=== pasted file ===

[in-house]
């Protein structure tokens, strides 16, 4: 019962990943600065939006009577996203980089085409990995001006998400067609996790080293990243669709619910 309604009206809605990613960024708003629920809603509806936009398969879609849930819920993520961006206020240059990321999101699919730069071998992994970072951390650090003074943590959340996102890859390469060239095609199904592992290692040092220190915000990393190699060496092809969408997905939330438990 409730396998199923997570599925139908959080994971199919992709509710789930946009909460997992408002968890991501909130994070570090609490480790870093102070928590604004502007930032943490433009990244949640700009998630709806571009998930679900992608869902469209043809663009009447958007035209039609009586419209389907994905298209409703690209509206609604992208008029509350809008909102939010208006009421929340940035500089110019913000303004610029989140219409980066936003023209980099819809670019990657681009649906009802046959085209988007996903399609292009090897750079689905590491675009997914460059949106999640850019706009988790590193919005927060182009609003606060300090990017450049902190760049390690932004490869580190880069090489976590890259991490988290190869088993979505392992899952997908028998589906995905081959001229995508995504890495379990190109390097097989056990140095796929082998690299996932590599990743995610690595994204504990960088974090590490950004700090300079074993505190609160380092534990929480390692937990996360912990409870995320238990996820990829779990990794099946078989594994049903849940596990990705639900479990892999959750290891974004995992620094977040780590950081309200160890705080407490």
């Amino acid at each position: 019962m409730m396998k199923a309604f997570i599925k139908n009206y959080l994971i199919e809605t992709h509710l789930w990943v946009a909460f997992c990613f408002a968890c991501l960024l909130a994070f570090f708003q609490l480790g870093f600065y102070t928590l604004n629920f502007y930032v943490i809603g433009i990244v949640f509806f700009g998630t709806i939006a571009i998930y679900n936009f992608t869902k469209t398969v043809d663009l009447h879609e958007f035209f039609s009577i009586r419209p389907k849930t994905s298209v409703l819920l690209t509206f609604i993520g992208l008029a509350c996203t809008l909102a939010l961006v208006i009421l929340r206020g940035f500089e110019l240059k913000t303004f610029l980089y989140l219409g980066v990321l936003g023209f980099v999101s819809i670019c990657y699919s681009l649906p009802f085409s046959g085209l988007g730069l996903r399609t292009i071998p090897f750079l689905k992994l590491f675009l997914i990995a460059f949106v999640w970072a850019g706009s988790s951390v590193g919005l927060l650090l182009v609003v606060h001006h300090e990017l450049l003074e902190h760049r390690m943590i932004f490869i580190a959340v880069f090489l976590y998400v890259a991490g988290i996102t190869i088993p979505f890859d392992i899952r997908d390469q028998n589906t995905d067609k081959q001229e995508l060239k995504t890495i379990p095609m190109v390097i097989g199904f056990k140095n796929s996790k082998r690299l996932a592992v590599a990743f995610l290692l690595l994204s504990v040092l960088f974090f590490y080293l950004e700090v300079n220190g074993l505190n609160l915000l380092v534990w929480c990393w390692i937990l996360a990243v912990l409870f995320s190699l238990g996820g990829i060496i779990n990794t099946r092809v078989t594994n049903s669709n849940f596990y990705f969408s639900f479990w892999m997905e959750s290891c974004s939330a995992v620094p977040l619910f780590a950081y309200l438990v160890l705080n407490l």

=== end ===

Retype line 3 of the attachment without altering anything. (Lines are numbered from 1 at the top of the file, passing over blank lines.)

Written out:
């Amino acid at each position: 019962m409730m396998k199923a309604f997570i599925k139908n009206y959080l994971i199919e809605t992709h509710l789930w990943v946009a909460f997992c990613f408002a968890c991501l960024l909130a994070f570090f708003q609490l480790g870093f600065y102070t928590l604004n629920f502007y930032v943490i809603g433009i990244v949640f509806f700009g998630t709806i939006a571009i998930y679900n936009f992608t869902k469209t398969v043809d663009l009447h879609e958007f035209f039609s009577i009586r419209p389907k849930t994905s298209v409703l819920l690209t509206f609604i993520g992208l008029a509350c996203t809008l909102a939010l961006v208006i009421l929340r206020g940035f500089e110019l240059k913000t303004f610029l980089y989140l219409g980066v990321l936003g023209f980099v999101s819809i670019c990657y699919s681009l649906p009802f085409s046959g085209l988007g730069l996903r399609t292009i071998p090897f750079l689905k992994l590491f675009l997914i990995a460059f949106v999640w970072a850019g706009s988790s951390v590193g919005l927060l650090l182009v609003v606060h001006h300090e990017l450049l003074e902190h760049r390690m943590i932004f490869i580190a959340v880069f090489l976590y998400v890259a991490g988290i996102t190869i088993p979505f890859d392992i899952r997908d390469q028998n589906t995905d067609k081959q001229e995508l060239k995504t890495i379990p095609m190109v390097i097989g199904f056990k140095n796929s996790k082998r690299l996932a592992v590599a990743f995610l290692l690595l994204s504990v040092l960088f974090f590490y080293l950004e700090v300079n220190g074993l505190n609160l915000l380092v534990w929480c990393w390692i937990l996360a990243v912990l409870f995320s190699l238990g996820g990829i060496i779990n990794t099946r092809v078989t594994n049903s669709n849940f596990y990705f969408s639900f479990w892999m997905e959750s290891c974004s939330a995992v620094p977040l619910f780590a950081y309200l438990v160890l705080n407490l």